While looking for possible new investments inside and outside the outdoor sector, Black Diamond Inc. (BD) has decided to simplify its structure following the sale of Gregory Mountain Products and Poc in the past two years. The reorganization, which should entail restructuring charges of $3.5 million in the next 15 months, will affect its head office in Salt Lake City as well as its expensive European office in Switzerland.

We understand that the European office will be moved to another country inside the European Union, mostly likely to Germany, to cope with the high and unpredictable value of the Swiss franc. All or some of its 40 employees in Switzerland would be offered to relocate to the new venue, so the move would likely lead to a reduction in the head count and the overheads.

There are no plans to change the current agency network in Europe. On the other hand, BD has been working for about one year on a more unified price structure in Europe, and it is looking for better ways to address key accounts, specialty retailers and other retail channels.

The group's management told investors last month that some of the company's products are not competitively priced in the region. Its prices tend to be lower in Southern Europe, where Decathlon is a dominant player in the market, than in other parts of the continent.

The European reorganization progam has been led over the past few weeks by Tim Bantle, the former president of the Black Diamond Equipment (BDE) brand. On a more global scale, the reorganization of the group is being supervised by its newly appointed president, Mark Ritchie.

Ritchie will also take the place of Peter Metcalf, founder of BD, when he retires as chief executive on Dec. 31, after 25 years with the company. Ritchie has been with BD for 21 years, acting most recently as chief operating officer. Zeena Freeman, who had joined the group as president in August 2014, had been designated as Metcalf's likely successor as CEO, but she resigned last June, as previously reported.

Ritchie's main task will be to return BD to its cost structure of four years ago, when the brand still generated an operating margin of 10 percent before amortization (Ebitda), excluding corporate costs.

Warren Kandler, who will remain executive chairman of the group, noted that the group had created additional infrastructure to support its objective of reaching annual sales of $500 million by 2015, with an additional $250 million coming from apparel. BD's apparel line has not sold well, and it will be downsized. With only BDE and Pieps left in the group's brand portfolio, sales from continuing operations are now expected to be around $160 million this year, compared with $158.3 million in 2014.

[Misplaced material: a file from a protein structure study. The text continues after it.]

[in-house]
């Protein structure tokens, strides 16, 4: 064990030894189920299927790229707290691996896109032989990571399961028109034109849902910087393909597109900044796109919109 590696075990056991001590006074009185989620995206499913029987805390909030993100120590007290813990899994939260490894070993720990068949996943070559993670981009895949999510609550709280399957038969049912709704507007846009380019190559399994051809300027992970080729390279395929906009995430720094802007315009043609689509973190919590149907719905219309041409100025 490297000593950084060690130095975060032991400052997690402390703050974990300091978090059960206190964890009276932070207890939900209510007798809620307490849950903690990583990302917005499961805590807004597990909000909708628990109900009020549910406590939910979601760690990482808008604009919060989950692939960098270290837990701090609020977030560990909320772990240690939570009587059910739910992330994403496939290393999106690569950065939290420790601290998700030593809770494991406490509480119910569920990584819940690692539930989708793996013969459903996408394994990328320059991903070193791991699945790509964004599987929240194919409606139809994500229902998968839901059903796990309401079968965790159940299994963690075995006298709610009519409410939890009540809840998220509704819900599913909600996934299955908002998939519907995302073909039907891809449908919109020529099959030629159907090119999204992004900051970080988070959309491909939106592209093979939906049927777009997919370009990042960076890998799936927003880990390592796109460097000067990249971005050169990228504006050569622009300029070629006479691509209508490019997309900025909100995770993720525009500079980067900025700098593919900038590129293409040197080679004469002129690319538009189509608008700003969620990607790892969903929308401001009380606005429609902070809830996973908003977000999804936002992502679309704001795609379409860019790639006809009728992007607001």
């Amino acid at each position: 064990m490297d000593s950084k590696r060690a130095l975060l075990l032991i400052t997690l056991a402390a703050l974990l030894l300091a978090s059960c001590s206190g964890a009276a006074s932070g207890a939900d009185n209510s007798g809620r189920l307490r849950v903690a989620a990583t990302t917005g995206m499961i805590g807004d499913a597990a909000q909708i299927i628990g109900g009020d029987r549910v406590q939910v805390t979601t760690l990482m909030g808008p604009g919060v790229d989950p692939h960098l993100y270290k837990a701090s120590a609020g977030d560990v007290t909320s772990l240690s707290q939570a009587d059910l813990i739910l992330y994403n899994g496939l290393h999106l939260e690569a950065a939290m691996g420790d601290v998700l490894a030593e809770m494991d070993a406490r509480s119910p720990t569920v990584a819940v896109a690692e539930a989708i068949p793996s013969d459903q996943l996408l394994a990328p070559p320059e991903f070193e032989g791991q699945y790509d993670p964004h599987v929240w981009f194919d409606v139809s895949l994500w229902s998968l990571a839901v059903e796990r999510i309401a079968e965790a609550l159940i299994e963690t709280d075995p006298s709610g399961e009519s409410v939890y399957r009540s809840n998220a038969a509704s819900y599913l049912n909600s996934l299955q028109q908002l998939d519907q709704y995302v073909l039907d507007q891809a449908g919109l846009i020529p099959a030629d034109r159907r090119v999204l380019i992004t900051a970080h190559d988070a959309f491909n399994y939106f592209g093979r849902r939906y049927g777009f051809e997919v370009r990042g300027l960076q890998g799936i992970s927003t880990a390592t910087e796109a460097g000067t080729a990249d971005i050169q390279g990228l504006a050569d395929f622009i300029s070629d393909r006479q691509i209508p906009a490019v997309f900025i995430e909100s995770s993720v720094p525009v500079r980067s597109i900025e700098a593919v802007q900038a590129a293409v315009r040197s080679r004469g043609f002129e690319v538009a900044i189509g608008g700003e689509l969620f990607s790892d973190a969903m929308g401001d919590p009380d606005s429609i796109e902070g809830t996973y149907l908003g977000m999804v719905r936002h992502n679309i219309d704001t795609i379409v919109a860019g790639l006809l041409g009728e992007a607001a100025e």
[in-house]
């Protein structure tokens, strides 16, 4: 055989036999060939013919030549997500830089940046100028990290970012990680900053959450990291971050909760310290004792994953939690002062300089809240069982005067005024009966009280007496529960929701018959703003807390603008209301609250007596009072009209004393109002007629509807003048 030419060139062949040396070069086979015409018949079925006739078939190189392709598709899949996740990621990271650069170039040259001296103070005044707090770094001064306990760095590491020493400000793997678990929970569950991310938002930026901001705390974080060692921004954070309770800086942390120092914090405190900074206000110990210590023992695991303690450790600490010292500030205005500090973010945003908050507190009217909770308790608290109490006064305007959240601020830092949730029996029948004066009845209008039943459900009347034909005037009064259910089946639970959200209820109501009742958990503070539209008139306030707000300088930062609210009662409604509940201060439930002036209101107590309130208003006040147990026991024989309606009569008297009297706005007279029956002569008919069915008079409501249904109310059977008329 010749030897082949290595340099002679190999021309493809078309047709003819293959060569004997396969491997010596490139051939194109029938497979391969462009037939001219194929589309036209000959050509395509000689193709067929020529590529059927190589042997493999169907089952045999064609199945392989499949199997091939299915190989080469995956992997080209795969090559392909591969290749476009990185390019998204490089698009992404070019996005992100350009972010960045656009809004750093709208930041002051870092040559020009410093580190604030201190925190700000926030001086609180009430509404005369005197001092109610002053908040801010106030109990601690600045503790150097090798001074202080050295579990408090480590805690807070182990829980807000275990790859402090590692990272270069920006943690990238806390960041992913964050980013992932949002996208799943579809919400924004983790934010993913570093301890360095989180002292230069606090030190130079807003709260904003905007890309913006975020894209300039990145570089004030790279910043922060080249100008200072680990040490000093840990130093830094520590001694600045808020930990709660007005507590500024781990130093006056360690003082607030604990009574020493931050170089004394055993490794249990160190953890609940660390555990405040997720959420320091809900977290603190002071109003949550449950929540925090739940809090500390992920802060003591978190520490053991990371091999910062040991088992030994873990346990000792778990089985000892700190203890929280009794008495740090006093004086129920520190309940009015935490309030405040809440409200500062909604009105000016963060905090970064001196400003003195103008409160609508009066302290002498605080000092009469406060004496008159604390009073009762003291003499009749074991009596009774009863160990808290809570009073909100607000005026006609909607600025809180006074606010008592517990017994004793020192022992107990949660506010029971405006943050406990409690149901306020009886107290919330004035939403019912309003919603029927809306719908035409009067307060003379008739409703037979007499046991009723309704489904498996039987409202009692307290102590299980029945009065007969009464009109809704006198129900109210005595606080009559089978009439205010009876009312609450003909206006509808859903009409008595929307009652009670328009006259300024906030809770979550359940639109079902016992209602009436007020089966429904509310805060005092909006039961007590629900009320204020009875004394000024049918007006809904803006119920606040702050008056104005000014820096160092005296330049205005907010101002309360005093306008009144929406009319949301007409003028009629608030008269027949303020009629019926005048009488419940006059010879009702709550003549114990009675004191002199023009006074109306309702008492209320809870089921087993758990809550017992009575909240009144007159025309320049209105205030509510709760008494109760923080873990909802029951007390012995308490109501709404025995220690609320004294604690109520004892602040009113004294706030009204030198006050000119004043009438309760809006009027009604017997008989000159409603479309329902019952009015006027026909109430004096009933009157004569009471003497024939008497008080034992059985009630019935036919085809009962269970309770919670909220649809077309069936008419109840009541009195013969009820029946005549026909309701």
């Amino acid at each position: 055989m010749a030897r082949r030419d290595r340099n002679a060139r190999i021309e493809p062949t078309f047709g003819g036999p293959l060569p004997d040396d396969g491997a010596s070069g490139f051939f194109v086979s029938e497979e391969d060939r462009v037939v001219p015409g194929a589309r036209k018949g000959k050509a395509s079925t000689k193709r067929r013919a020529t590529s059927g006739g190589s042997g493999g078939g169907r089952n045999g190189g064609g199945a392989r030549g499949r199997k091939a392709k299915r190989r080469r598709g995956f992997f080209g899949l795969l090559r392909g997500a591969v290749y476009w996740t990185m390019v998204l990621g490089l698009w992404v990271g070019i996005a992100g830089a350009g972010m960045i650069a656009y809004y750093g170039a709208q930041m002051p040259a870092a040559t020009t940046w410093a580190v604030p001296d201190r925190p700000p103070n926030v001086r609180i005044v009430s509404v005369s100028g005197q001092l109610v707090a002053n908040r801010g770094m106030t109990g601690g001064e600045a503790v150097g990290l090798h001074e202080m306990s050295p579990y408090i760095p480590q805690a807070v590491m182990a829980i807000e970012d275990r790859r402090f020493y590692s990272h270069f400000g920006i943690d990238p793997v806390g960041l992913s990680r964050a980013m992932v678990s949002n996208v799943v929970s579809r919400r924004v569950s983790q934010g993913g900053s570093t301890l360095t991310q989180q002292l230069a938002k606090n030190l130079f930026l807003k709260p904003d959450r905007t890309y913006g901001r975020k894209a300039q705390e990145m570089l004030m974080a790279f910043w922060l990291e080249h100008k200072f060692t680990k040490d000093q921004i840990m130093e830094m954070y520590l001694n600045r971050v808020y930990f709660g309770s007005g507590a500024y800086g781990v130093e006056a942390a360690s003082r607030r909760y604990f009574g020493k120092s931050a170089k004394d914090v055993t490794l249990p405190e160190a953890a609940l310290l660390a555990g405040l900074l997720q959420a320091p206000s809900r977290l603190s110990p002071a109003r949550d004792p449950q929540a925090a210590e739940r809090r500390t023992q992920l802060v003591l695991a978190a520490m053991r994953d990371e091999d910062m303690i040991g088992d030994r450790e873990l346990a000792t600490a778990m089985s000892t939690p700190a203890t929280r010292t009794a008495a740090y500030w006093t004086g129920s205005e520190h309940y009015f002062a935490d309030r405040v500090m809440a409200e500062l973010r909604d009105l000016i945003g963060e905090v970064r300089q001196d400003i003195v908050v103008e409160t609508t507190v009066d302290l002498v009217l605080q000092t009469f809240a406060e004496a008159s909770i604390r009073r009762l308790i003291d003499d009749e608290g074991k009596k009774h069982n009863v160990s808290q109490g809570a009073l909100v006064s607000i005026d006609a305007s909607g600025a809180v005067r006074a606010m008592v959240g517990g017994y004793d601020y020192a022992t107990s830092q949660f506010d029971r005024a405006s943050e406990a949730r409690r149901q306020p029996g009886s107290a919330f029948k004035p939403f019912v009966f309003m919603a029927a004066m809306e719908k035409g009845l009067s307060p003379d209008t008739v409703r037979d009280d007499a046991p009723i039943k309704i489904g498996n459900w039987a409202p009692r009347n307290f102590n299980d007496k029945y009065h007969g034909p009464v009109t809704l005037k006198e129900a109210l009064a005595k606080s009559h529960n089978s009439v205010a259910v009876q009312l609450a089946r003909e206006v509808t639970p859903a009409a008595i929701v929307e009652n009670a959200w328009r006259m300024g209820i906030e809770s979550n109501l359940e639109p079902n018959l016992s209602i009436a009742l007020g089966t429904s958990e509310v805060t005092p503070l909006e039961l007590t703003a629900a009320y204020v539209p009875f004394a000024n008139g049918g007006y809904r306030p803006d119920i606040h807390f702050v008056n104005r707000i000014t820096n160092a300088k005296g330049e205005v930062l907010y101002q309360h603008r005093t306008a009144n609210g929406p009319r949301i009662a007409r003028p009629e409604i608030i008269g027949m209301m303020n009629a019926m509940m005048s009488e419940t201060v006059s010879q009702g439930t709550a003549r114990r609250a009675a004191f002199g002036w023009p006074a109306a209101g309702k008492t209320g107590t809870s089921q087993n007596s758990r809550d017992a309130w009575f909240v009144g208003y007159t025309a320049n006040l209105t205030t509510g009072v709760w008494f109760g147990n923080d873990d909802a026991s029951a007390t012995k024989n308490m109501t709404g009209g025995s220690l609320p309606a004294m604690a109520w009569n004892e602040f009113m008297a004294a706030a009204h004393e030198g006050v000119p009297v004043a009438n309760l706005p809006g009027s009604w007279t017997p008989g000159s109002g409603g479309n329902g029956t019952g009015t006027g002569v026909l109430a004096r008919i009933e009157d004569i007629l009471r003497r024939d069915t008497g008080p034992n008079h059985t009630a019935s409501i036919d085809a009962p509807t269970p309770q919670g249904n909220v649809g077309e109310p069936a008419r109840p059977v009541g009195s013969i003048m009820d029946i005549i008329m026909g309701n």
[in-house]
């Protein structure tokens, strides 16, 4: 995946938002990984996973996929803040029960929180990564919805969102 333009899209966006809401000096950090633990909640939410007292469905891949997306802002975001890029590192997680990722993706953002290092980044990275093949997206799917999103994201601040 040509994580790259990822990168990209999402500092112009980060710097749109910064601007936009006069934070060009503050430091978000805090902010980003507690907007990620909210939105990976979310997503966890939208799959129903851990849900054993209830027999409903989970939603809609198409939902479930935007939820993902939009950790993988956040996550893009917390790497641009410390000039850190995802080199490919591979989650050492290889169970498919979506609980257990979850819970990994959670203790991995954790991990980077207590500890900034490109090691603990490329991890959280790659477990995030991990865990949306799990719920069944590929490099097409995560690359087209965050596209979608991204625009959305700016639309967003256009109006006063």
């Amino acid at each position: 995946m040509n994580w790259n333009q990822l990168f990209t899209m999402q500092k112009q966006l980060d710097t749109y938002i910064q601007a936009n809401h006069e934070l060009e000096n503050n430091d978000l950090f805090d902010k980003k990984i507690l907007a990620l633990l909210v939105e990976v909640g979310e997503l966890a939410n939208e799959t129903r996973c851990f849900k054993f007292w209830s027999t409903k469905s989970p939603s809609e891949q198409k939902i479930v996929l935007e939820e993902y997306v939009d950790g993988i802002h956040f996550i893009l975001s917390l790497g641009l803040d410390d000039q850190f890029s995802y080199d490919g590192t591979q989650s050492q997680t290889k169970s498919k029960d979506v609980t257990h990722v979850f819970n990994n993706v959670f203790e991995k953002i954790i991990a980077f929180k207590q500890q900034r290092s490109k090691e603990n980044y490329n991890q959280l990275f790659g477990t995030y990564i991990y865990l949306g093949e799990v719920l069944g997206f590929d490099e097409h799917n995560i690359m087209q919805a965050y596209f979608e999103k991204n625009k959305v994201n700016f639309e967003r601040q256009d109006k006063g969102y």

On the other hand, Rothschild, which helped the company to sell Poc to Investcorp for 1.9 times annual sales, has been asked to find new opportunities for the acquisition of high-quality operations with an enterprise value of between $250 million and $500 million. The board is proposing a new $30 million stock buyback program, but Kandler said it prefers to use about $100 million in available cash to finance takeovers.

Acquisitions would allow BD to make use of its remaining non-operating tax loss carryforwards (NOL) of about $167 million. The company has taken a tax provision of $48.4 million for non-use of its NOLs that has caused it to report a net loss of $48,119,000 for the third quarter ended Sept. 30 against net income of $20,403,000. On an adjusted basis, excluding the tax provision and other charges, adjusted net profit on continuing operations grew by 10 percent to $2.6 million.

The company's continuing operations generated revenues of $39.3 million for the third quarter, down by 11 percent in dollars and by 5 percent in local currencies from the year-ago period. The gross margin fell by 3.4 percentage points to 36.0, although it would have risen by 0.4 points if currencies had remained the same.

In reported dollars, sales declined by 3 percent to $17.2 million in the U.S. and by 16 percent to $17.6 million elsewhere, with lower volumes in Southern Europe, Russia and Japan. European sales were more or less flat on a currency-neutral basis.